• November 1st- December 31st: 4:30pm – 2am
  • January 1st – January 31st: 5pm – 1am
  • February 1st – March 11th: 5:30pm – 1am

4. Ride the SkyWheel (Canada)

The SkyWheel was built in Niagara Falls as a replica of the London Eye. Its a 175-feet tall ferris wheel and consists of weather-controlled gondolas – which keeps you somewhat warm in the winter months.

The SkyWheel is open year-round and its a great way to get a view of the surrounding land (and stay relatively warm in the process.)

Niagara Falls Skywheel

When you ride the SkyWheeel, you do three full rotations and the ride lasts about 10 minutes. Up to 9 people fit in the gondolas, so more than big enough for the whole family or a bachelor party.

The SkyWheel is open from 10am to midnight each day – so you have the option of a daytime wintery lay of the land, or seeing Niagara Falls all lit up from the night sky.

The SkyWheel is located on Clifton Hill, which is the big touristy shopping district in Niagara Falls. Its about a 15 minute walk from the falls. Tickets for the SkyWheel can be bought at the gate, or in advance to save time.

Grab your SkyWheel Admission Ticket here

5. Do the Journey Behind the Falls experience (Canada)

The Journey Behind the Falls experience is the closest you can get to the falls, and even provides a chance to walk behind the falls.

During the journey, you descend 125 ft below the ground in an elevator, and are taken through a tunnel (built in 1903) where you can see look at the waterfalls from right behind them.

To be honest, the behind the falls part wasn’t as miraculous as I thought it would be (its just a small window) but you can definitely see the thickness of the volume of the falls which is a very unique experience.

My favourite part of the experience was going to the lower observation deck (pictured below) and being practically right beside the force of the falls.

The entire Journey Behind the Falls experience takes just under an hour.

Tickets for Journey Behind the Falls can be bought from the Niagara Parks website here. The cost is $24.00 per adult ticket, and includes the tour plus a biodegradable poncho (which you’ll need as it gets very wet at the lower observation deck.)

Good to Know: In the winter, the lower observation deck is sometimes closed because the ground can get so icy that it isn’t safe to walk on. In the event that happens, you will be given a discount on the Journey Behind the Falls experience.

6. Visit the Niagara Falls Power Station (Canada)

The Niagara Falls Power Station has been in use since 1905, but just opened as a tourist attraction in 2022. There’s a museum on top, followed by an elevator that takes you 180 feet underground.

From there, you walk through a 2,200-foot tunnel that takes you out to get a shoreline view of the falls.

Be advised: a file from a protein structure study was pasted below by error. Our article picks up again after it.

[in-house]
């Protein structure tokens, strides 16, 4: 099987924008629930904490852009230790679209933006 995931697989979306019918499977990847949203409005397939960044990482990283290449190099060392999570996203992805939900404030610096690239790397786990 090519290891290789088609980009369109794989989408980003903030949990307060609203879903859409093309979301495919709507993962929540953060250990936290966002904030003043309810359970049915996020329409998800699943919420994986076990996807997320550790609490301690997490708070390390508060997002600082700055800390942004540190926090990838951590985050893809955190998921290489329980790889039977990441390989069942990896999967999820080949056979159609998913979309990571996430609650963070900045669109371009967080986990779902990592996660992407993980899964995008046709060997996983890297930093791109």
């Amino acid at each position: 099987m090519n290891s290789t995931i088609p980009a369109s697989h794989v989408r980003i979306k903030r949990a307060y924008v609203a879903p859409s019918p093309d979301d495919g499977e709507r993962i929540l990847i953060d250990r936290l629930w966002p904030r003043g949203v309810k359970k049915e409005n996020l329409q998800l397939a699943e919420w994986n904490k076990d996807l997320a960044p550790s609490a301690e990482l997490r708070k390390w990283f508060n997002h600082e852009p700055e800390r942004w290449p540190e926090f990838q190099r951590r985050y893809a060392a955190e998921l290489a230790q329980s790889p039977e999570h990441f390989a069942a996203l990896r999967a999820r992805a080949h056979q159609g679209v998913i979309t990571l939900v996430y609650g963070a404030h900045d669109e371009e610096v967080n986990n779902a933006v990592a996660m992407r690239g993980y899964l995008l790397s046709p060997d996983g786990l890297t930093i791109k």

Niagara Falls Power Station

I find that tourists are often trying to choose between Journey Behind the Falls or the Power Station experience, because both are very similar. They both involve an elevator, and a long tunnel, plus an up-close view of the falls.

As someone who loves science, the Power Station is one of my favourite attractions in Niagara Falls. You learn about the history of the falls, as well as some of the experiments that have been done, and how they started channeling them for electricity.

Give yourself at least 2 hours for the whole Power Station experience – the museum, elevator, walk through the tunnel, and some picture taking at the base of the falls.

Niagara Falls

Now, I must caution you – if you find it cold above the ground, it will be even colder once you get down the elevator. We did the Power Station in October, and even then we brought layers to wear at the underground part of the exhibit.

So, bundle up with hats, mitts and scarves for the underground part of the exhibit, the same as you would outside.

Good to Know: You have the option of either a guided or self-guided tour of the Niagara Falls Power Station. Guided tours for an adult are $37.00, while self-guided is $20.00. We had toddlers with us, so we decided to do a self-guided tour. If you’re a history or science buff however, spending the bit extra for a guided tour might be worth it. Tickets can be bought at the door, or on their website here.

7. Watch birds fly freely at Bird Kingdom (Canada)

Bird Kingdom is the largest aviary in North America. Visiting there is like stepping into the rainforest in Costa Rica. Seeing the lush vegetation, flowers and birds is a nice break from the cold and dreary winters.

There are three different floors at Bird Kingdom with different exhibits. There’s some history about Niagara Falls, bats, reptiles, and many birds flying around freely. If you’re a bird lover (like me) then you’ll enjoy this place .

One of our favourite parts about Bird Kingdom was the parakeet feeding which is done several times throughout the day. We were able to go inside the enclosure and get pictures of ourselves with the parakeets. They didn’t allow us to take our own photos of the parakeets, but we were able to buy the photos that they took of us.

The Bird Kingdom is great for all ages; families and couples. You will need about 2 hours to explore the whole thing.

Good to Know: You can buy your tickets at the door, but we decided to buy ours on their website online to save time. (You also get a slight discount for buying your ticket online.) The ticket you buy online has no expiry date, so you can buy it now and use it any time.

Getting to Bird Kingdom

You could walk to Bird Kingdom in about 10 minutes from the base of Clifton Hill, or in 20-30 minutes from the edge of the falls.  You can drive there as well, there is designated Birds Kingdom parking on site that only costs $3, which is very affordable for Niagara Falls! (We were so surprised by that price that we went in to check and ask them.)

8. Go shopping in Niagara on the Lake

To be honest with you, Niagara Falls isn’t my shopping scene at all. I’m much more of a Niagara on the Lake person. Niagara on the Lake is a town that is about 30 minute drive from Niagara Falls.